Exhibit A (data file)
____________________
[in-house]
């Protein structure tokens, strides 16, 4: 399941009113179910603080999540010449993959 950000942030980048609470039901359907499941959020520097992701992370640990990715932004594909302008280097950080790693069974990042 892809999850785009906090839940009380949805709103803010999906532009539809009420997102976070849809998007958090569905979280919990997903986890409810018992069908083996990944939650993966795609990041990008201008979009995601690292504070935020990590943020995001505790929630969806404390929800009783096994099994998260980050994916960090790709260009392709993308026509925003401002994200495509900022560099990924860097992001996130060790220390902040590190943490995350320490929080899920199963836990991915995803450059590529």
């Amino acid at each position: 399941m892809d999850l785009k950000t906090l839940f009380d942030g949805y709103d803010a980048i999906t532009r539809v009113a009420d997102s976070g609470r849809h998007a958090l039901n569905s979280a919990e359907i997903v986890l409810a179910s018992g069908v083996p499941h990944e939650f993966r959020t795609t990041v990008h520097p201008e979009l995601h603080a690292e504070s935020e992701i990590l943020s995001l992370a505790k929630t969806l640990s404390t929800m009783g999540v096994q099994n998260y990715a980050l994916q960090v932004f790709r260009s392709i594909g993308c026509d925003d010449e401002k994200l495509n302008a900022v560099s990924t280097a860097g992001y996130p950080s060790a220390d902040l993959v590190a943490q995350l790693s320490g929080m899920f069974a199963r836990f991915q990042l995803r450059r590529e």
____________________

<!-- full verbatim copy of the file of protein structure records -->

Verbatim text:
[in-house]
């Protein structure tokens, strides 16, 4: 399941009113179910603080999540010449993959 950000942030980048609470039901359907499941959020520097992701992370640990990715932004594909302008280097950080790693069974990042 892809999850785009906090839940009380949805709103803010999906532009539809009420997102976070849809998007958090569905979280919990997903986890409810018992069908083996990944939650993966795609990041990008201008979009995601690292504070935020990590943020995001505790929630969806404390929800009783096994099994998260980050994916960090790709260009392709993308026509925003401002994200495509900022560099990924860097992001996130060790220390902040590190943490995350320490929080899920199963836990991915995803450059590529």
């Amino acid at each position: 399941m892809d999850l785009k950000t906090l839940f009380d942030g949805y709103d803010a980048i999906t532009r539809v009113a009420d997102s976070g609470r849809h998007a958090l039901n569905s979280a919990e359907i997903v986890l409810a179910s018992g069908v083996p499941h990944e939650f993966r959020t795609t990041v990008h520097p201008e979009l995601h603080a690292e504070s935020e992701i990590l943020s995001l992370a505790k929630t969806l640990s404390t929800m009783g999540v096994q099994n998260y990715a980050l994916q960090v932004f790709r260009s392709i594909g993308c026509d925003d010449e401002k994200l495509n302008a900022v560099s990924t280097a860097g992001y996130p950080s060790a220390d902040l993959v590190a943490q995350l790693s320490g929080m899920f069974a199963r836990f991915q990042l995803r450059r590529e």